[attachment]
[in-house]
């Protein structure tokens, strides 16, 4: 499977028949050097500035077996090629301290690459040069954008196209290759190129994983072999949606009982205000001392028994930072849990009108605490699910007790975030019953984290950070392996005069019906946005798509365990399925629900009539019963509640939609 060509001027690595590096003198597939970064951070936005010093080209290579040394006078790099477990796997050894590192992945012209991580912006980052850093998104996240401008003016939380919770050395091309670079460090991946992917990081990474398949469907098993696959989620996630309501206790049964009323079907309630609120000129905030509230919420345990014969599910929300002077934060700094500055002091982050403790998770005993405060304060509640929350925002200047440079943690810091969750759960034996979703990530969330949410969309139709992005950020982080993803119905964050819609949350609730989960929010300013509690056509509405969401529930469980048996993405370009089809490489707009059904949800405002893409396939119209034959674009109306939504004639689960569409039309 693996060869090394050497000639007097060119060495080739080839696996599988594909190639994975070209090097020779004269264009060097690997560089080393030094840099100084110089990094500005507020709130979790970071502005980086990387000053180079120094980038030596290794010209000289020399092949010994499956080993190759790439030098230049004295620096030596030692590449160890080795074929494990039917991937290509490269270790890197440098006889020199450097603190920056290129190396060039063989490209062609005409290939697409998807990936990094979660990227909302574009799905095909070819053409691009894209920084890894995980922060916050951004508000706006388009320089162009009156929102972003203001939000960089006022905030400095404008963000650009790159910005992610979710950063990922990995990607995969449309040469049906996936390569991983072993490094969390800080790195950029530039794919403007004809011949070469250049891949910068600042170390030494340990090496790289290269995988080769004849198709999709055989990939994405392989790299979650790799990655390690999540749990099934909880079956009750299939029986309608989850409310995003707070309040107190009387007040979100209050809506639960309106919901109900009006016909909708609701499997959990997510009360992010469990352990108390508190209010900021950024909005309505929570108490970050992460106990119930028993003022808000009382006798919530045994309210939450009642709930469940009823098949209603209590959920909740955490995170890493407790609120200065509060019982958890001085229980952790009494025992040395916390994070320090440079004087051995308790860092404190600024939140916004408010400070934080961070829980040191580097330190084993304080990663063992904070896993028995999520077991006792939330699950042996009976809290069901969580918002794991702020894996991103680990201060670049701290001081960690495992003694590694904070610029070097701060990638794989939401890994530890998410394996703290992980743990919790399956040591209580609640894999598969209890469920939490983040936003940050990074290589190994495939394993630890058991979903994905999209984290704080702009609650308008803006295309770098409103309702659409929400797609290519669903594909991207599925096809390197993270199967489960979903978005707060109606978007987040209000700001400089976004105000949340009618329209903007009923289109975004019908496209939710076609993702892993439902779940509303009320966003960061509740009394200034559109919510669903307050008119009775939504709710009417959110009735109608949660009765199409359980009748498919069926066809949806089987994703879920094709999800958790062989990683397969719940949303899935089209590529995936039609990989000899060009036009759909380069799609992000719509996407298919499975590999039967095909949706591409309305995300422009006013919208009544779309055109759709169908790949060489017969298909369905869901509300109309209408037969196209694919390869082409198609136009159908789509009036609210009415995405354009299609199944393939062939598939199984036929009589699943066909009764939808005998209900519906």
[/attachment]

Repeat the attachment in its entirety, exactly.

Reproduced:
[in-house]
């Protein structure tokens, strides 16, 4: 499977028949050097500035077996090629301290690459040069954008196209290759190129994983072999949606009982205000001392028994930072849990009108605490699910007790975030019953984290950070392996005069019906946005798509365990399925629900009539019963509640939609 060509001027690595590096003198597939970064951070936005010093080209290579040394006078790099477990796997050894590192992945012209991580912006980052850093998104996240401008003016939380919770050395091309670079460090991946992917990081990474398949469907098993696959989620996630309501206790049964009323079907309630609120000129905030509230919420345990014969599910929300002077934060700094500055002091982050403790998770005993405060304060509640929350925002200047440079943690810091969750759960034996979703990530969330949410969309139709992005950020982080993803119905964050819609949350609730989960929010300013509690056509509405969401529930469980048996993405370009089809490489707009059904949800405002893409396939119209034959674009109306939504004639689960569409039309 693996060869090394050497000639007097060119060495080739080839696996599988594909190639994975070209090097020779004269264009060097690997560089080393030094840099100084110089990094500005507020709130979790970071502005980086990387000053180079120094980038030596290794010209000289020399092949010994499956080993190759790439030098230049004295620096030596030692590449160890080795074929494990039917991937290509490269270790890197440098006889020199450097603190920056290129190396060039063989490209062609005409290939697409998807990936990094979660990227909302574009799905095909070819053409691009894209920084890894995980922060916050951004508000706006388009320089162009009156929102972003203001939000960089006022905030400095404008963000650009790159910005992610979710950063990922990995990607995969449309040469049906996936390569991983072993490094969390800080790195950029530039794919403007004809011949070469250049891949910068600042170390030494340990090496790289290269995988080769004849198709999709055989990939994405392989790299979650790799990655390690999540749990099934909880079956009750299939029986309608989850409310995003707070309040107190009387007040979100209050809506639960309106919901109900009006016909909708609701499997959990997510009360992010469990352990108390508190209010900021950024909005309505929570108490970050992460106990119930028993003022808000009382006798919530045994309210939450009642709930469940009823098949209603209590959920909740955490995170890493407790609120200065509060019982958890001085229980952790009494025992040395916390994070320090440079004087051995308790860092404190600024939140916004408010400070934080961070829980040191580097330190084993304080990663063992904070896993028995999520077991006792939330699950042996009976809290069901969580918002794991702020894996991103680990201060670049701290001081960690495992003694590694904070610029070097701060990638794989939401890994530890998410394996703290992980743990919790399956040591209580609640894999598969209890469920939490983040936003940050990074290589190994495939394993630890058991979903994905999209984290704080702009609650308008803006295309770098409103309702659409929400797609290519669903594909991207599925096809390197993270199967489960979903978005707060109606978007987040209000700001400089976004105000949340009618329209903007009923289109975004019908496209939710076609993702892993439902779940509303009320966003960061509740009394200034559109919510669903307050008119009775939504709710009417959110009735109608949660009765199409359980009748498919069926066809949806089987994703879920094709999800958790062989990683397969719940949303899935089209590529995936039609990989000899060009036009759909380069799609992000719509996407298919499975590999039967095909949706591409309305995300422009006013919208009544779309055109759709169908790949060489017969298909369905869901509300109309209408037969196209694919390869082409198609136009159908789509009036609210009415995405354009299609199944393939062939598939199984036929009589699943066909009764939808005998209900519906």